SM: You found love again later in life, and remarried, which is inspiring and challenges so many societal notions about love. Is there anything you can share with us about how this happened?

DD: It happened just before I turned 60. I just know that the closeness and comfort of the bond experienced during the first close relationship of 25 years had clearly “allowed’ me to be vulnerable, and that I had found the reawakening of romance and caring neither unnatural nor something to run from.

The two experiences have been so different, each enriching in its own way, and each with its own challenges at different stages of my life. Interestingly, each set of experiences has contributed to my personal growth and resilience, and helped me emerge as a psychotherapist with a deeper understanding of the human condition, compassion and ability to make a difference in people’s lives.

SM: I began this by saying that I like maps. Toko-Pa Turner wrote: “Drop your maps and listen to your lostness like a sacred calling into presence”. Can you describe a moment in your life when this happened – when you chose to drop a map you had created or been given, and let your lostness lead you into something extraordinary?

DD: I love the word “lostness”. During the past 25 years I have experienced it twice.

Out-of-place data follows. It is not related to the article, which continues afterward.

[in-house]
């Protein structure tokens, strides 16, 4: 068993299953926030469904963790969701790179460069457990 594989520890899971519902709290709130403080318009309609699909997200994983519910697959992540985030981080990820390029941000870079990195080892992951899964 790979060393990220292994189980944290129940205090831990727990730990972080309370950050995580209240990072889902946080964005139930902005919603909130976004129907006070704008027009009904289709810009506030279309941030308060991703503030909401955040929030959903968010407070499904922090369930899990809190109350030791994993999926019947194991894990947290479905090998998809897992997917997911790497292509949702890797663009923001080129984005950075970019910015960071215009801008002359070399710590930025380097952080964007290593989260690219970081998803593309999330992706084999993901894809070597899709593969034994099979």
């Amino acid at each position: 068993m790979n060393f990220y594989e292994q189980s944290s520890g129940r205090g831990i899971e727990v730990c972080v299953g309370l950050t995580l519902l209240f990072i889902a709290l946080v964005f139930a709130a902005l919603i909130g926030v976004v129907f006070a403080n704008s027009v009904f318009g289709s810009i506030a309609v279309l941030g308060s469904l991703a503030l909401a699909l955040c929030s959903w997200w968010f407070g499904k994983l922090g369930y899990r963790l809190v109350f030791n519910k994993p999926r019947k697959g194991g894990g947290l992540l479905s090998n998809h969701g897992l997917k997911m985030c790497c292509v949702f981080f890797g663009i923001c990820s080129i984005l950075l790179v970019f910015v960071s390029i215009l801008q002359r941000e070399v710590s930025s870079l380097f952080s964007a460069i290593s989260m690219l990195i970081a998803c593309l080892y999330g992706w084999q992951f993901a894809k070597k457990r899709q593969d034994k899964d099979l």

The first time was when I lost the love of my life, and felt my life was over. Before that, I had given my all to researching the deadly illness and been so brave in the face of so many odds. Then, my doctor friend sat me down and explained to me that my husband was suffering very deeply and literally staying alive because of his love for me, and that I should cease all medication and let him go in peace. Out of that terrible sense of lostness and grief, I had that most difficult and last conversation with my beloved, and gave him “permission” to leave and journey on… Although he had lost the ability to speak, his eyes conveyed that he had understood and let a tear fall, and he left my world a day later.

The second time was another very deeply troubling time when I had felt alone and almost “abandoned” by life. I was losing my self-confidence and my natural ability to laugh and be in love with life. That was when that sense of “lostness” gave me the courage to take charge of my life, and start the new journey of my life that brought me to these mountains, and I have never looked back.

The road rose to meet me and embrace me and comfort and energize me, and today I am living the kind of life at the physical, emotional, intellectual and spiritual levels that I had never dreamt was possible!

First published in Coonoor & Co in 2022.